I am wholly and unwaveringly a December Christmas decorator. (Before kids, sometimes it was mid-month before I decked any halls.) No ornament leaves its box, no sprig of holly tickles the mantel, no tree makes its way through the front door until Thanksgiving has passed. I’m generally not down with seasonal rushing; I am low-key offended by both pumpkin spice anything on store shelves in August and Christmas trees adorning my local Costco while I’m doing back-to-school shopping.
So it puzzles me greatly when people festoon their doorways with garlands and bust out the red and green plaid duvet cover that goes with their “Beary Christmas” sheet set while it’s still prime Halloween season, at least according to my front yard.
But as it turns out, those who decorate early may know something we don’t: Not only do they appear more friendly, open, and sociable to neighbours, they may also experience mental health benefits.
Anticipation, nostalgia, and distraction
As Kelly Sopchak, PhD writes for Vital Record, people who decorate early can enjoy three major benefits: the anticipation of “looking forward to happier times,” the comfort of nostalgia, which can “help increase feelings of social connectedness and support,” and a distraction from current stressors.
Psychoanalyst and mindset coach Steve McKeown furthered this idea when he told UNILAD, “[i]n a world full of stress and anxiety people like to associate to things that make them happy and Christmas decorations evoke those strong feelings of the childhood. Decorations are simply an anchor or pathway to those old childhood magical emotions of excitement.”
(He did acknowledge there are sometimes deeper, symptomatic reasons for “obsessively” decorating early, such as past neglect. But here we’re focused on standard-issue — not excessive or overly escapist — decorating.)
Decorating can boost feel-good hormones
In addition to taking us out of our normal humdrum routines and reminding us of simpler, happier times, decorating “does create a neurological shift than can produce happiness,” psychologist Deborah Serani told Today. “Christmas decorating will spike dopamine, a feel-good hormone.” (Dopamine is a neurotransmitter that sends signals to the pleasure and reward centre of your brain.) Serani indicated that effects similar to those gained through “chromotherapy” or colour therapy, an alternative medicine practice used to heal pain, may be responsible for the spike.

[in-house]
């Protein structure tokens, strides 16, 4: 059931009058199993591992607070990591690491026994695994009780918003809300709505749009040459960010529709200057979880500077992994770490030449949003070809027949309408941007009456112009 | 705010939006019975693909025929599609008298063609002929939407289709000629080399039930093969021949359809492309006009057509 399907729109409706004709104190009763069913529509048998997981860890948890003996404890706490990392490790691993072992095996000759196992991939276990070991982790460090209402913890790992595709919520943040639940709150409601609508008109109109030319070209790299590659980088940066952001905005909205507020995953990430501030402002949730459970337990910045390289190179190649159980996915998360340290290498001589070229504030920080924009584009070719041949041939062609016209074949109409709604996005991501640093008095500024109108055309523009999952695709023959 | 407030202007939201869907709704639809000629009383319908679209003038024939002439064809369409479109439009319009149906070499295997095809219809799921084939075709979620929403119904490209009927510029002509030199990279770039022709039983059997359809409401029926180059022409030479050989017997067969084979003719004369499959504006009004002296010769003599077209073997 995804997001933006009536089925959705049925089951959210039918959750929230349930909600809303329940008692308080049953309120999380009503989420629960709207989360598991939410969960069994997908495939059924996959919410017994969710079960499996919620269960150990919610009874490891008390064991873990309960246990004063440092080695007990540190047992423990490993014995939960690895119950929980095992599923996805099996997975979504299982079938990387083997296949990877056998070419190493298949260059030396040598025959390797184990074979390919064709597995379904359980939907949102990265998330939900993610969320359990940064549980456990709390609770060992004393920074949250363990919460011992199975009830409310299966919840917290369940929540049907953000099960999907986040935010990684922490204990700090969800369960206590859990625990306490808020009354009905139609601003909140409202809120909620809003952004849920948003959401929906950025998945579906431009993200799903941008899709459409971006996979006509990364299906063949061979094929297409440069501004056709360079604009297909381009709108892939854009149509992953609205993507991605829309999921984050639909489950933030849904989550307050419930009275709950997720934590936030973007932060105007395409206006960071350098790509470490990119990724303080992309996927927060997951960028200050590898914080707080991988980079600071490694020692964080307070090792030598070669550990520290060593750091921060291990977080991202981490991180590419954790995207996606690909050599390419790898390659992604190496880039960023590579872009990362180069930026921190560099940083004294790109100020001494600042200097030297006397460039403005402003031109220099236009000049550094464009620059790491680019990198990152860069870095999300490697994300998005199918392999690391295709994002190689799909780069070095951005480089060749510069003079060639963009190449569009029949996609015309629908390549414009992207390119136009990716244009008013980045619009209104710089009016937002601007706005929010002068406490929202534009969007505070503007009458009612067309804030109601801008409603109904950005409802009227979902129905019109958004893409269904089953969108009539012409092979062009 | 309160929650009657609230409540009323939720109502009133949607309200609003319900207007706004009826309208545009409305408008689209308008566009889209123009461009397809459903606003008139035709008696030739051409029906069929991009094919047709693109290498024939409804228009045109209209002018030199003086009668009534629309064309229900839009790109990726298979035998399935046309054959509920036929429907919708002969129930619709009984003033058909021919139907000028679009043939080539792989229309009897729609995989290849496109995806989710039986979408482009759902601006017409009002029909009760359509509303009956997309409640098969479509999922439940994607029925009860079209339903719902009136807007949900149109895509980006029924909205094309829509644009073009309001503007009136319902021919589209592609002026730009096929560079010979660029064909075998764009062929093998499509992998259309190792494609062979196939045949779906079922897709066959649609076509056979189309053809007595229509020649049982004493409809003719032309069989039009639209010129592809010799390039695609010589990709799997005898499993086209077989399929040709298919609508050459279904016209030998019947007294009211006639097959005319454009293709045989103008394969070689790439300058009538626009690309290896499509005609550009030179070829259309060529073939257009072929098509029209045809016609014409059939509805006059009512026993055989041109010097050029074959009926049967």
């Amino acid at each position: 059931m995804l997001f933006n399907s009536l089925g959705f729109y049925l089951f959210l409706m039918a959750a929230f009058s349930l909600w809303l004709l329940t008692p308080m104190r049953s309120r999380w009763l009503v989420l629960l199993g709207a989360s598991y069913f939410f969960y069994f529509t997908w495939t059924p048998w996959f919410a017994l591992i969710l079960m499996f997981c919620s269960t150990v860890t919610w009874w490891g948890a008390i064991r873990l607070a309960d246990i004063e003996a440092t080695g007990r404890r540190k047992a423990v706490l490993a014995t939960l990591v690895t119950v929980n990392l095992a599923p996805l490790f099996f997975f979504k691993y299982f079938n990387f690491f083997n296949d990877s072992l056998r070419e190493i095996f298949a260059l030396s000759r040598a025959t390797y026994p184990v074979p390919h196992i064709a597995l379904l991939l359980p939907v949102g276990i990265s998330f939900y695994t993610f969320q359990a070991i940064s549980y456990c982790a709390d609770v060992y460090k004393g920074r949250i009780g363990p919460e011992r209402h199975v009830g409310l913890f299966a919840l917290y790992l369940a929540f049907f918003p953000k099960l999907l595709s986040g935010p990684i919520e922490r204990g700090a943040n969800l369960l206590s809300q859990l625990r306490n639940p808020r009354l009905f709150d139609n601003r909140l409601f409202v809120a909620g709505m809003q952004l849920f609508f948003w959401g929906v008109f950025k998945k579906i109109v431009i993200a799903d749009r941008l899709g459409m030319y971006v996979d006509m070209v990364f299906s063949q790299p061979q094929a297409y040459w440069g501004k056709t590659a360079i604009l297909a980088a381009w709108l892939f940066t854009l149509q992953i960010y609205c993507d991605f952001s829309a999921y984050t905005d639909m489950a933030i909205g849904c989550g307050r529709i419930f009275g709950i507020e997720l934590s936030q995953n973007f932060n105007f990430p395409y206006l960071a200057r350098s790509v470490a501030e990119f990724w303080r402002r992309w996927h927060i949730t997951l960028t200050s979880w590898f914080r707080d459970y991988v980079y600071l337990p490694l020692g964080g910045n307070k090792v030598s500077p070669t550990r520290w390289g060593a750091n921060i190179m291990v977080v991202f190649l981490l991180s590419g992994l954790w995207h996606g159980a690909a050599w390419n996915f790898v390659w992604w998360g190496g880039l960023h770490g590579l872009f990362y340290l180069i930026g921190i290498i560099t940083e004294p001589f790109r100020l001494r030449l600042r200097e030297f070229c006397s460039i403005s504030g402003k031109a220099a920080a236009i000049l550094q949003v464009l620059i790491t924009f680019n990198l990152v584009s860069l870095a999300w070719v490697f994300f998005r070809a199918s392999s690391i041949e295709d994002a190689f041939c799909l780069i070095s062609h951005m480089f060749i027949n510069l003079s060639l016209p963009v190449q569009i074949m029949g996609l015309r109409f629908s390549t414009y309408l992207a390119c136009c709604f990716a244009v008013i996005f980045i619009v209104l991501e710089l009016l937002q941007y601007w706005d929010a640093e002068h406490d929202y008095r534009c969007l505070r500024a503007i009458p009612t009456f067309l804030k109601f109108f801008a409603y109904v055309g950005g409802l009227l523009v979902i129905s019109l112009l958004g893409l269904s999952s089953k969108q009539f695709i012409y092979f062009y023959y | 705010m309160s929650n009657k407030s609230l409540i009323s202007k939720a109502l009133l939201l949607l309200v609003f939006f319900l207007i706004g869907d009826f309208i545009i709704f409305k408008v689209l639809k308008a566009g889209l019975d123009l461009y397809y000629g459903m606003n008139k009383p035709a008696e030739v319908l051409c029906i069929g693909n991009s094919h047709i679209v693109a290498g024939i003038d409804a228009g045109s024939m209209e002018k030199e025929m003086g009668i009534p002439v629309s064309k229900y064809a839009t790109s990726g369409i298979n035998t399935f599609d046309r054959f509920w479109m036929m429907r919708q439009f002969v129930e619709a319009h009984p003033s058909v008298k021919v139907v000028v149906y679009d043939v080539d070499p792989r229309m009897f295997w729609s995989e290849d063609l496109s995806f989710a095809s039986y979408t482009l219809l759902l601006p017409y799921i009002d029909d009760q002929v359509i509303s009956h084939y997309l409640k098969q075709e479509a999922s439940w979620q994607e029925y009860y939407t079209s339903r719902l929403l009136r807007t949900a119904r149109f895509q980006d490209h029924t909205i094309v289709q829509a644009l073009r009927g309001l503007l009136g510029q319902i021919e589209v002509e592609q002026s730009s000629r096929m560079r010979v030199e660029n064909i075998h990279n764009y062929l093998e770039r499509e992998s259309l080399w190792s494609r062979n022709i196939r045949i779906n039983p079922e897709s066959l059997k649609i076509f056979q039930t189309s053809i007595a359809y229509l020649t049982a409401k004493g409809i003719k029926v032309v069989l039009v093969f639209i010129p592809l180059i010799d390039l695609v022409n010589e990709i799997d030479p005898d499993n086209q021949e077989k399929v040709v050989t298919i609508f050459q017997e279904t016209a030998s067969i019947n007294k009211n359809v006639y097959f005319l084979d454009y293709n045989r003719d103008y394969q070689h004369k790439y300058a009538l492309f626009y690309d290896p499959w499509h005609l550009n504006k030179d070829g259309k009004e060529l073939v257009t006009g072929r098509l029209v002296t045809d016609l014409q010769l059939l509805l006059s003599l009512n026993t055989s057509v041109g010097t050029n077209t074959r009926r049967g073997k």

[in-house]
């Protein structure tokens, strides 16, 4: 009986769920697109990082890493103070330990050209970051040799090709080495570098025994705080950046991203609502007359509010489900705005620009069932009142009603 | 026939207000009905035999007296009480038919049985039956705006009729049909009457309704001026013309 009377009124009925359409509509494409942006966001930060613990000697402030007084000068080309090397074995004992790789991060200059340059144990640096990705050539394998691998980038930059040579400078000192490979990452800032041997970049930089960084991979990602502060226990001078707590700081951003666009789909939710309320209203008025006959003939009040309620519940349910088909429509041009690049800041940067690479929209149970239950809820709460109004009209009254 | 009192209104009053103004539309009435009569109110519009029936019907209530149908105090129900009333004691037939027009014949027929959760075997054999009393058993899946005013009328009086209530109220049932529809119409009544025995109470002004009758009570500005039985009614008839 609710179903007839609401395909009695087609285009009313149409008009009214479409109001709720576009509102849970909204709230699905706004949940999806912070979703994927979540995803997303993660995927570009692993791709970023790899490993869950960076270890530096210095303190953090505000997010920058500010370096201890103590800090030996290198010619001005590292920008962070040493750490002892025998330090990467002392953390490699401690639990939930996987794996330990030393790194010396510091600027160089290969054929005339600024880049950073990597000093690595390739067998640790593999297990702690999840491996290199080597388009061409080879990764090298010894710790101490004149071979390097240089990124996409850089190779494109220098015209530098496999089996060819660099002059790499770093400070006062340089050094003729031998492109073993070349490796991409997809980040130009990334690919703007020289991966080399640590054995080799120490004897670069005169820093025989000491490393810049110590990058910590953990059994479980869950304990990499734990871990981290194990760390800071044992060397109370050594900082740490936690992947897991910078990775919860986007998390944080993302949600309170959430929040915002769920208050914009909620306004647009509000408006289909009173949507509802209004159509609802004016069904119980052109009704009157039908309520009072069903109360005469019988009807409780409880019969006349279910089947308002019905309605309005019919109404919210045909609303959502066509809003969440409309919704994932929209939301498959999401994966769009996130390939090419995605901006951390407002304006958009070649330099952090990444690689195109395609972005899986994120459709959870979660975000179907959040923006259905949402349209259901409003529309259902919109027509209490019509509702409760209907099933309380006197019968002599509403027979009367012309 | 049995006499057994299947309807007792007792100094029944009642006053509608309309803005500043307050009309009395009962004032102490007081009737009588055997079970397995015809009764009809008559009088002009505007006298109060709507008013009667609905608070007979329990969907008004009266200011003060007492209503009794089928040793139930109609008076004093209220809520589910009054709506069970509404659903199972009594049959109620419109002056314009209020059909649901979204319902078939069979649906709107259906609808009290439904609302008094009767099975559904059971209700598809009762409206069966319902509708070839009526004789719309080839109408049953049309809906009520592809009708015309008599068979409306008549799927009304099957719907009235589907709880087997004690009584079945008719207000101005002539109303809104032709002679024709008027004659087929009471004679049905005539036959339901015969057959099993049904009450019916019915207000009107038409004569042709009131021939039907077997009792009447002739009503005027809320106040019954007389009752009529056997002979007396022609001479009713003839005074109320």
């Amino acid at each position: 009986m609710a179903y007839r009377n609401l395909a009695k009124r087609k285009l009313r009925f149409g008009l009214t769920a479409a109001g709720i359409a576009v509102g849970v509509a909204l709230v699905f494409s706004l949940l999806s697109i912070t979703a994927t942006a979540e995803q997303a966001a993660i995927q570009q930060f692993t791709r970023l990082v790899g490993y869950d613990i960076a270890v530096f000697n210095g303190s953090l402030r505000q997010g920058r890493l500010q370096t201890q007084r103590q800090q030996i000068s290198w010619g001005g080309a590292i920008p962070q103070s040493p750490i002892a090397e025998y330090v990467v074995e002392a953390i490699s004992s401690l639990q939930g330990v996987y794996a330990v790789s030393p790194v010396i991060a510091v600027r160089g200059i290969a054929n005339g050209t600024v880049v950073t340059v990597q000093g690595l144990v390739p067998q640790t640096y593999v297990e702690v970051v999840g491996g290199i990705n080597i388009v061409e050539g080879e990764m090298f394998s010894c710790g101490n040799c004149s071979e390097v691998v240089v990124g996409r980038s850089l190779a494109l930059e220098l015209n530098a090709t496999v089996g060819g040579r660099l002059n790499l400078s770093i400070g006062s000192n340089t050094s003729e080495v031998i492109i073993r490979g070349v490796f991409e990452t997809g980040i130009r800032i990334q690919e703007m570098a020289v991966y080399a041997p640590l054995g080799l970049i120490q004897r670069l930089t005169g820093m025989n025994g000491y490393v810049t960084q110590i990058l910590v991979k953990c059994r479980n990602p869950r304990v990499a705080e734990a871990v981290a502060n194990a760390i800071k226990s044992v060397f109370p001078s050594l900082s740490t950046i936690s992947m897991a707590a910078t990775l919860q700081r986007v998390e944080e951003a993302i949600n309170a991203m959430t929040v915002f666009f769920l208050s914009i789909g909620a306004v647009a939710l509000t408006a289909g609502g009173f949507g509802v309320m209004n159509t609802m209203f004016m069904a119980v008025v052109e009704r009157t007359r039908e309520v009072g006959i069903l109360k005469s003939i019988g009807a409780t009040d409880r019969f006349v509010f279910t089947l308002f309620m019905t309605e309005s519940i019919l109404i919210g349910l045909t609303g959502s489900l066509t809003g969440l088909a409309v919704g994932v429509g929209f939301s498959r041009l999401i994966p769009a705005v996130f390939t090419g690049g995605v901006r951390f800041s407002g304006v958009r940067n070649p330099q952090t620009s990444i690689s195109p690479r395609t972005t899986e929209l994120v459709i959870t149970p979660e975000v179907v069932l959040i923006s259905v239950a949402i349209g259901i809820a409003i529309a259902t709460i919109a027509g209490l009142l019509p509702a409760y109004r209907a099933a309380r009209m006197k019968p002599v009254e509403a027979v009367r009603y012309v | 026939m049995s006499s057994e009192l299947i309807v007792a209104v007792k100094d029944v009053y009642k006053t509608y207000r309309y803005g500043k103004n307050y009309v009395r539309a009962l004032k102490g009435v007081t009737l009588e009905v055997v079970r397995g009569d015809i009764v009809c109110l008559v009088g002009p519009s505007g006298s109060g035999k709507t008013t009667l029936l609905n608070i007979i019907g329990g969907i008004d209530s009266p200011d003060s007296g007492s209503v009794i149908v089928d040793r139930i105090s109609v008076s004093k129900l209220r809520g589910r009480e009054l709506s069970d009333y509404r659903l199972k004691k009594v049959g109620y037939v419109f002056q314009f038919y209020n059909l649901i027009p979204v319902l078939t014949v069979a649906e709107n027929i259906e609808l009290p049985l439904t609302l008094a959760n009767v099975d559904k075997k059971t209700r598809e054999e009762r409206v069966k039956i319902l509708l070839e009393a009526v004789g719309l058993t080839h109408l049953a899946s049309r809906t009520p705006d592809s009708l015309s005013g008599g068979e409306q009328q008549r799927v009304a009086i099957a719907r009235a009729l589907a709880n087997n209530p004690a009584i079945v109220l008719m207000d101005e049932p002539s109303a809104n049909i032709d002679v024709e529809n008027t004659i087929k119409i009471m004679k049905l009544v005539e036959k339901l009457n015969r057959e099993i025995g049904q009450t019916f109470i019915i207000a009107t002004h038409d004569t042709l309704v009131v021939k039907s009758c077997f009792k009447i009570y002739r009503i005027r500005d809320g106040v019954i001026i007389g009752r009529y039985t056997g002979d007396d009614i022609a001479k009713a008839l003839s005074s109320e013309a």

It can help combat depression
While the holidays can be depressing for some, there is a flip side. As Dr. Marcus De Carvalho, a board-certified psychiatrist, told First Coast News, this season of thinking about others can actually help people with depression. “Depression is something where we’re internally focused; its almost like a trap door,” Dr. De Carvalho said. “But with the holidays, it’s an opportunity to give and not think inwardly.”
Additionally, we are more likely to get out of our own houses around the holidays. “We want to go to places and we want to see people’s lights,” Dr. De Carvalho said. “When we do that, it strengthens our communities and improves our mood.”
So what are you waiting for?
Despite these myriad mood perks, for me personally, Christmas decorating early feels like doing a disservice to humble Turkey Day, and will spike anxiety about the 6,372 new responsibilities I now have to make the season magical for my family. So, do I plan to decorate in November anytime soon? No. But will I side-eye those who break out the nativity scenes early?
Now that I understand why they might be doing it…I’m really going to try not to.